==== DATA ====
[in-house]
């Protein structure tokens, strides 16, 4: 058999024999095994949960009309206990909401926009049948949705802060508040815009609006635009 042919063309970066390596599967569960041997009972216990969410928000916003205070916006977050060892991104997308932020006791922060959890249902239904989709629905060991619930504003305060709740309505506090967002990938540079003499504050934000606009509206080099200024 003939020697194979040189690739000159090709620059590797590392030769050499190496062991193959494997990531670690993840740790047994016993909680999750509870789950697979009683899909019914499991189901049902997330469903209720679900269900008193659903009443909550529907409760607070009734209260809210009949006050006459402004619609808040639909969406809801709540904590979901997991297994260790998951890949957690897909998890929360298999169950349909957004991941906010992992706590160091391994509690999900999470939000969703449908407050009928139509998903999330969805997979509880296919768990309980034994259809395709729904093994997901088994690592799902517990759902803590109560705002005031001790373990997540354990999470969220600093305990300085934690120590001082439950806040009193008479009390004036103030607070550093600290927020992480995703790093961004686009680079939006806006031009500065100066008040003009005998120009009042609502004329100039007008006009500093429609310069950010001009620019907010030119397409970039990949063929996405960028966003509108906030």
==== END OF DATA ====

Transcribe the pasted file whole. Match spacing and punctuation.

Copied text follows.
[in-house]
């Protein structure tokens, strides 16, 4: 058999024999095994949960009309206990909401926009049948949705802060508040815009609006635009 042919063309970066390596599967569960041997009972216990969410928000916003205070916006977050060892991104997308932020006791922060959890249902239904989709629905060991619930504003305060709740309505506090967002990938540079003499504050934000606009509206080099200024 003939020697194979040189690739000159090709620059590797590392030769050499190496062991193959494997990531670690993840740790047994016993909680999750509870789950697979009683899909019914499991189901049902997330469903209720679900269900008193659903009443909550529907409760607070009734209260809210009949006050006459402004619609808040639909969406809801709540904590979901997991297994260790998951890949957690897909998890929360298999169950349909957004991941906010992992706590160091391994509690999900999470939000969703449908407050009928139509998903999330969805997979509880296919768990309980034994259809395709729904093994997901088994690592799902517990759902803590109560705002005031001790373990997540354990999470969220600093305990300085934690120590001082439950806040009193008479009390004036103030607070550093600290927020992480995703790093961004686009680079939006806006031009500065100066008040003009005998120009009042609502004329100039007008006009500093429609310069950010001009620019907010030119397409970039990949063929996405960028966003509108906030």